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A&E Feature 


The Fringe (NYC)
Benefit for Texpatriate Productions 9 p.m. Tuesday, July 26
One Eyed Jacks, 615 Toulouse St., 569-8361

With A Different Woman: A True Story of a Texas Childhood , Veronica Russell (pictured) joins the ranks of such award-winning local actresses as Kathy Randels (Tennessee Williams) and Diana Shortes (Anne Sexton) in bravely adapting a compelling life story into a one-woman show. Russell's Texpatriate Productions work-shopped A Different Woman , culled from the controversial 1925 memoir by fellow Texan Gertrude Beasley, at this past DramaRama and was recently invited to perform next month at the prestigious New York International Fringe Festival. But her company needs a little boost, hence this benefit featuring music by Clint Maedgen, belly-dancing by Sisters of Salome's Ahmae and Amanda, aerial feats by Miss Raven, spinning by DJ Butterfoot, and of course fabulous prizes. Russell will also provide a benefit performance of her show Wednesday at Le Chat Noir. Tickets to the One Eyed Jacks benefit $7; Le Chat Noir benefit $20 general admission (includes bar credit), $10 actors (doesn't include bar credit). – David Lee Simmons


Debbie Davis with Tom Hook
7 p.m. Thursday, July 28
Gypsy's Cafe, 709 St. Charles Ave., 528-9008

Debbie Davis is old school, with a voice that is comfortable in various contexts. Her time in the band All That gave her funk and R&B chops, and her solo work in Running With Scissors' Grenadine McGunkle's Double-Wide Christmas has been one of the highlights of that production. She is part of twisted non-sisters that give '40s female vocal harmonies a funny and new take as a member of the Pfister Sisters. On this gig, Davis will sing standards by Fats Waller, George Gershwin and Duke Ellington, among others, as well as lesser-known compositions by songwriters such as Lou Reed, Randy Newman and New Orleans' own Alex McMurray. Besides her singing, Davis is a great entertainer, quick with a joke and rewritten lyric, like her descriptions of certain local figures sung to the tune of Cole Porter's "Let's Do It." All in all, she's what a cabaret singer should be. She will be accompanied by Tom Hook, an excellent pianist who rarely plays a show he's not enthused about. No cover. – David Kunian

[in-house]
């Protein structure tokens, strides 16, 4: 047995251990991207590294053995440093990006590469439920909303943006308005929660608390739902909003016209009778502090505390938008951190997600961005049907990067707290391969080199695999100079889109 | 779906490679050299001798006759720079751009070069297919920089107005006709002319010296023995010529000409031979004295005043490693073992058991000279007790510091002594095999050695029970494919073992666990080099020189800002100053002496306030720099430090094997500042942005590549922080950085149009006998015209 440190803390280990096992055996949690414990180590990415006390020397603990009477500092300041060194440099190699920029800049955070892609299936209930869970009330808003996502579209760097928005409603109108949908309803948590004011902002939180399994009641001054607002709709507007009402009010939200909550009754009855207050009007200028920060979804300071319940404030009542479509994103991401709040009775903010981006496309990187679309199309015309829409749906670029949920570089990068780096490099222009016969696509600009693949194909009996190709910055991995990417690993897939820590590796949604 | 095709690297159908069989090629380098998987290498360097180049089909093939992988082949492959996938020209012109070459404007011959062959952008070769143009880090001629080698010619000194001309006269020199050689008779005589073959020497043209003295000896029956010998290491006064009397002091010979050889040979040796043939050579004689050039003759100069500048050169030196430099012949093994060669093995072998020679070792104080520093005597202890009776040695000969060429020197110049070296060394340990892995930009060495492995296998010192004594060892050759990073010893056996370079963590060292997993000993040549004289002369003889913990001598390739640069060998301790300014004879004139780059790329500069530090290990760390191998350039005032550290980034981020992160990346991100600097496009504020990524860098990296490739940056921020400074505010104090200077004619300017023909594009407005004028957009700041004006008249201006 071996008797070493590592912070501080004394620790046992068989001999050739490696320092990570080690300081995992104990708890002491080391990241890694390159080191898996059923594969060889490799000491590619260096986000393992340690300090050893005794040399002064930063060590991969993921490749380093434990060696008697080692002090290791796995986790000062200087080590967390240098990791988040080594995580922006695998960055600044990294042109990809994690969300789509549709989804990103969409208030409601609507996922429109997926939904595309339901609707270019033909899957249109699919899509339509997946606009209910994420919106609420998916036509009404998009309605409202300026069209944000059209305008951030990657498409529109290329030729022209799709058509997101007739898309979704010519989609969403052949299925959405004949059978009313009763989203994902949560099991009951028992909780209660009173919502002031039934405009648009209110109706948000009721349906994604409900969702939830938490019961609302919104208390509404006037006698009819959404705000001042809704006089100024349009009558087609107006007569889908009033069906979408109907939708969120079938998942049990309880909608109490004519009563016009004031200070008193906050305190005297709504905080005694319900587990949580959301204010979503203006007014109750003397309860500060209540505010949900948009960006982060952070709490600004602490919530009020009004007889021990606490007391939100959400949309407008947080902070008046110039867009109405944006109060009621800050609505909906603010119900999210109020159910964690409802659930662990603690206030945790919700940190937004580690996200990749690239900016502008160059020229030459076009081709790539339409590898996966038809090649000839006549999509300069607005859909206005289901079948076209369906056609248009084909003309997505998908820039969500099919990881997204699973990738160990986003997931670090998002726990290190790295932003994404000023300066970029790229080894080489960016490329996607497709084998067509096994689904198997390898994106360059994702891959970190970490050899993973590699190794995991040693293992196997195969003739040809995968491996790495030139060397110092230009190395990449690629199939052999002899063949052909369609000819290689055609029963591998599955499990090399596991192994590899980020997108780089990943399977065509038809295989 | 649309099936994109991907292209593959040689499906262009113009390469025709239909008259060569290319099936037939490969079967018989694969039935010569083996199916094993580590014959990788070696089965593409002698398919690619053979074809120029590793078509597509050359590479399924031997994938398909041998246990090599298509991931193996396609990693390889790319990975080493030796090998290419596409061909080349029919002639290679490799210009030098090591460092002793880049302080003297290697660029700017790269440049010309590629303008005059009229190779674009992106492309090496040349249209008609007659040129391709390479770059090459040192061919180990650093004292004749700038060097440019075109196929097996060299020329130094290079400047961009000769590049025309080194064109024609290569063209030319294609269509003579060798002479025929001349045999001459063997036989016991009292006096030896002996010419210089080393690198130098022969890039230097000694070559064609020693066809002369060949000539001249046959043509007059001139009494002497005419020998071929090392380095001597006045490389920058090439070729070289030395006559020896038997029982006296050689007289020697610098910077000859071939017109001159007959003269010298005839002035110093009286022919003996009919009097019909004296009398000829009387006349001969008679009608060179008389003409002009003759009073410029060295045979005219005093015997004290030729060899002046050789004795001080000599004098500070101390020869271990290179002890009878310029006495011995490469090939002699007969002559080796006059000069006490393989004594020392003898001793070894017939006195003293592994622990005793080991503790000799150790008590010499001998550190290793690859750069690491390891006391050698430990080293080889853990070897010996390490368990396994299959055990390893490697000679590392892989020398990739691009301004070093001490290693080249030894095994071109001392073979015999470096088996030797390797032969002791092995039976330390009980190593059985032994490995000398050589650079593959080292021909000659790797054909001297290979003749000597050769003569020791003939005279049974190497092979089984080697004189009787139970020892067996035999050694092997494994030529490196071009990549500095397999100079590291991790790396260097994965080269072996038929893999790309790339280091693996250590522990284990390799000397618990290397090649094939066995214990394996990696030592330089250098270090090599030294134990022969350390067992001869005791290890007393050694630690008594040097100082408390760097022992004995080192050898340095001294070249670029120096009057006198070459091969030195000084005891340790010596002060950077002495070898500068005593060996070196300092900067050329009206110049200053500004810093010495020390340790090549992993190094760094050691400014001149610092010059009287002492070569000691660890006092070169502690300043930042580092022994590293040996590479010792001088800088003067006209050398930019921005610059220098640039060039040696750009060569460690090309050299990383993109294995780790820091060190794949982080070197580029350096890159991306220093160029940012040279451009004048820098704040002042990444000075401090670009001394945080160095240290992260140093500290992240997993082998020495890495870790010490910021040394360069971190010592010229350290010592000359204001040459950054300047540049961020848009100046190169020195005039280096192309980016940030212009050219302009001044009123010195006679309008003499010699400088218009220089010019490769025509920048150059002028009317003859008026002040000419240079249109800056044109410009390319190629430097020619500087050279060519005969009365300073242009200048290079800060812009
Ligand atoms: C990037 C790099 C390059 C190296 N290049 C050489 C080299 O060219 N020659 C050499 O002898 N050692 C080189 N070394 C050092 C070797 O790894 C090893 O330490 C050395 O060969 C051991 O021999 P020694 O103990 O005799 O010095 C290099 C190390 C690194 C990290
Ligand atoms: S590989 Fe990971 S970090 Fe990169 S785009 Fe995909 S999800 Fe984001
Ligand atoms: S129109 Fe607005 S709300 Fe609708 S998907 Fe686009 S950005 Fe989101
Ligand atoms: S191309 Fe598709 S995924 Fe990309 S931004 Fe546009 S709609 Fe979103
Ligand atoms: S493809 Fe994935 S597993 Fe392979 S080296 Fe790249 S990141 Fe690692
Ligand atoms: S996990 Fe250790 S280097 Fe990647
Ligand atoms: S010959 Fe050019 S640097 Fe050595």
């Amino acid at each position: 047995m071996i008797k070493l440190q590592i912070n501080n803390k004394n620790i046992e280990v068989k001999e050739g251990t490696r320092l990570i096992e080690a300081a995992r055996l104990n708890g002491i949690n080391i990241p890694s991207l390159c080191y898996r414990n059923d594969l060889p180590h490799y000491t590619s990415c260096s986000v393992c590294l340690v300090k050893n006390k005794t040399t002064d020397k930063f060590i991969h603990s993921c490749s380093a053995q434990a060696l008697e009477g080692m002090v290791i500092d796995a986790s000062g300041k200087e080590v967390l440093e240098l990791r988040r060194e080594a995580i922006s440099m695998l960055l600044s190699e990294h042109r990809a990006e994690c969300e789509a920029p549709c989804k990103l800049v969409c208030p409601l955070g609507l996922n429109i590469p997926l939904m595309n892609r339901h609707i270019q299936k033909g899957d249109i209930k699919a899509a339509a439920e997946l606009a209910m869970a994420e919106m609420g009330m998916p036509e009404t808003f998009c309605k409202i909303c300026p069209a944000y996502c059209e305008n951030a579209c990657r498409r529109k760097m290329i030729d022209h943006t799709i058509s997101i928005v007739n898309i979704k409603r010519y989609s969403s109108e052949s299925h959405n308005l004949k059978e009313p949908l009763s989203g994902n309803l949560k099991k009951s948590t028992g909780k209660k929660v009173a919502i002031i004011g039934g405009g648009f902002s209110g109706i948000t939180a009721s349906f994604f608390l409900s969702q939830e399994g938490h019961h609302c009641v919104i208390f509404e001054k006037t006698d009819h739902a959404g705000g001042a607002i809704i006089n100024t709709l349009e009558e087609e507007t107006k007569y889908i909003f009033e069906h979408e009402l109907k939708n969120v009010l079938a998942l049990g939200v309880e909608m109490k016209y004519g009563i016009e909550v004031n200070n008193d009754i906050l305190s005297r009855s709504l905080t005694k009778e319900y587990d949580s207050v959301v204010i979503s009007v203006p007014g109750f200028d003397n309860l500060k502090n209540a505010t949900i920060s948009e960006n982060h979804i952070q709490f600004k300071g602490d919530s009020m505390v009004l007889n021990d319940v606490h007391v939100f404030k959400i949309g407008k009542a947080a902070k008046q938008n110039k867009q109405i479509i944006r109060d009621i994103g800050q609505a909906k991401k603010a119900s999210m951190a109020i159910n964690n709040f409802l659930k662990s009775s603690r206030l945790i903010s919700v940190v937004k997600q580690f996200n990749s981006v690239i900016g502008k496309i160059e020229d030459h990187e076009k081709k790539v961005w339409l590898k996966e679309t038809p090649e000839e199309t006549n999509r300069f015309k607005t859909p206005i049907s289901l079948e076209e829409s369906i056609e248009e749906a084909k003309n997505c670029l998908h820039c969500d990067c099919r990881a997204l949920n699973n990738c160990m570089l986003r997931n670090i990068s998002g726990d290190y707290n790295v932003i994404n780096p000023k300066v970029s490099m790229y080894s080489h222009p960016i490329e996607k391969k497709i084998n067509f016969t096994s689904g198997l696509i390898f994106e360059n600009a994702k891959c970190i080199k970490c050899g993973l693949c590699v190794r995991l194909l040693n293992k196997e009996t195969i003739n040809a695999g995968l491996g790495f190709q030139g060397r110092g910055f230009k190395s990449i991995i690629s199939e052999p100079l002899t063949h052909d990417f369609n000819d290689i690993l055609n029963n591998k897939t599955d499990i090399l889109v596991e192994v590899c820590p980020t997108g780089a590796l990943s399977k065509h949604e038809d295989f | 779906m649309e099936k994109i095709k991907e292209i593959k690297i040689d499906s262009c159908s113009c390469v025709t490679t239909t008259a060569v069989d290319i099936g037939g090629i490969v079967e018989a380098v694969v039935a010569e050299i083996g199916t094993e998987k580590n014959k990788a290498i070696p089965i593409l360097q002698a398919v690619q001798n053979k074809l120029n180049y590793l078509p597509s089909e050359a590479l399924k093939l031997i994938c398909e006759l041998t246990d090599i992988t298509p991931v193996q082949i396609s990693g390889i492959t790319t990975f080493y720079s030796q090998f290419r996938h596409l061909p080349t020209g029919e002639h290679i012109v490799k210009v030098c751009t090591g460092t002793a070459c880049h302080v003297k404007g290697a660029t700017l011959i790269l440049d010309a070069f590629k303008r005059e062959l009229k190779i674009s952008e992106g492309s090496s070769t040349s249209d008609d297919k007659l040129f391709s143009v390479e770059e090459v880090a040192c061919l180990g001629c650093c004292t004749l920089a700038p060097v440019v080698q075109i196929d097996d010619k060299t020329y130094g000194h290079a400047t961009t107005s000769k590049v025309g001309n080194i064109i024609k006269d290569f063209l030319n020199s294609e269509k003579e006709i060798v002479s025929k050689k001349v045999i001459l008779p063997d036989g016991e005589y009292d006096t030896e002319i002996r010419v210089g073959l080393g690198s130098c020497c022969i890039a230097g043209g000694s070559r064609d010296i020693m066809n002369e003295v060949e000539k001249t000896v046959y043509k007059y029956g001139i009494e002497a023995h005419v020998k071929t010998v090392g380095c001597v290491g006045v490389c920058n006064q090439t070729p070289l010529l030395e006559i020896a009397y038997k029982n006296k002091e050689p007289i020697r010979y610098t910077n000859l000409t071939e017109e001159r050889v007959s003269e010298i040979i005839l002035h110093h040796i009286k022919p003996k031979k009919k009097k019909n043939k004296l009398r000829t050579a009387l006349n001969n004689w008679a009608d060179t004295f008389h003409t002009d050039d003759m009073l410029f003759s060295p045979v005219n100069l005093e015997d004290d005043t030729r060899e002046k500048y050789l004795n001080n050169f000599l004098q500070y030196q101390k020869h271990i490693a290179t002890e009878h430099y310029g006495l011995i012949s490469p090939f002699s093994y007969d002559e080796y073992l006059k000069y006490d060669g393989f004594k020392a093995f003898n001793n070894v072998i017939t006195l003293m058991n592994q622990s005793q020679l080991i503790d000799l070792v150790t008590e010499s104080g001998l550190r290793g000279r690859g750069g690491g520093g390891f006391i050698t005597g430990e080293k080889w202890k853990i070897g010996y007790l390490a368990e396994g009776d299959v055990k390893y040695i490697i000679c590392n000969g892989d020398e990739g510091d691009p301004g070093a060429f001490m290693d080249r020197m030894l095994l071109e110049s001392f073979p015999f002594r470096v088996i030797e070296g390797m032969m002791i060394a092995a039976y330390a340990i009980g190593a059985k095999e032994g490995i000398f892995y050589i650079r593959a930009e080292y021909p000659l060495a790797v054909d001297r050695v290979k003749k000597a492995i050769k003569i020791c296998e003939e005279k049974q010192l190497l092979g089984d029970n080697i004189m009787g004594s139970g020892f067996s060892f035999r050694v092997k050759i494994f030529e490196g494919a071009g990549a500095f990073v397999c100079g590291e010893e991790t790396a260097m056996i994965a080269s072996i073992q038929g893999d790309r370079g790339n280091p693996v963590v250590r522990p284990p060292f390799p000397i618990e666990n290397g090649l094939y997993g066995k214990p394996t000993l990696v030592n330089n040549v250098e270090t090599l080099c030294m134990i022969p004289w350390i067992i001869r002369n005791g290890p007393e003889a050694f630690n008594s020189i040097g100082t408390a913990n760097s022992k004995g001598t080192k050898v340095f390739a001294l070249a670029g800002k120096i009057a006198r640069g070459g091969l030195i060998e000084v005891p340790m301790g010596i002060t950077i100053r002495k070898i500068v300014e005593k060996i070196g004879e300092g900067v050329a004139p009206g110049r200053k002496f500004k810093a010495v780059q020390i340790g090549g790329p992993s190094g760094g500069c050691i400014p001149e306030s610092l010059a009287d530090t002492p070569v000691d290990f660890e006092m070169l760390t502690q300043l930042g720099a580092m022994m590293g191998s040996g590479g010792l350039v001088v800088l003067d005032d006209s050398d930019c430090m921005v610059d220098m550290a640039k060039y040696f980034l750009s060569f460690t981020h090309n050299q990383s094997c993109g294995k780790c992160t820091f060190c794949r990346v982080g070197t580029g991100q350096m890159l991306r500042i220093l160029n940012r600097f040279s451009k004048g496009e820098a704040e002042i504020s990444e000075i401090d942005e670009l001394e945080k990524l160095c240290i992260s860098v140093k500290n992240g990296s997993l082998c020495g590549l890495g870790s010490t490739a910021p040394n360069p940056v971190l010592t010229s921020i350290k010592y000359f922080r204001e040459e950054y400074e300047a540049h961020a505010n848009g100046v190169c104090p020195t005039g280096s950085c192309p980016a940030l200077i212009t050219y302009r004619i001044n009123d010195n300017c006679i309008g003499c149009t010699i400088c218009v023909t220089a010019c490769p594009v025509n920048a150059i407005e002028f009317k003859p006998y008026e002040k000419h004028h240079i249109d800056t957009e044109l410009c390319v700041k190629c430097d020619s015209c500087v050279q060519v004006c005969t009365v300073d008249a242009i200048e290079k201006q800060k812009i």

New Orleans Ballet Theatre
8 p.m., Thursday-Saturday, July 28-30; 2 p.m., Sunday, July 31
NOCCA/Riverfront, Freda Lupin Hall, 2800 Chartres. St., 835-6002

The New Orleans Ballet Theatre will continue its Summer of Love series Thursday with three performances. The company, founded by husband and wife Gregory Schramel and Marjorie Hardwick, will perform Apollo by George Balanchine. The Ballet Theatre will restore the piece, the renowned choreographer's first great work, to its full length, including the rarely seen "Birth of Apollo" sequence. The company will also perform two numbers designed by the founders themselves, Between 4 and 6 by Hardwick, and a world premiere choreographed by and starring both Schramel and Hardwick. Tickets $30. – Colin Schoenberger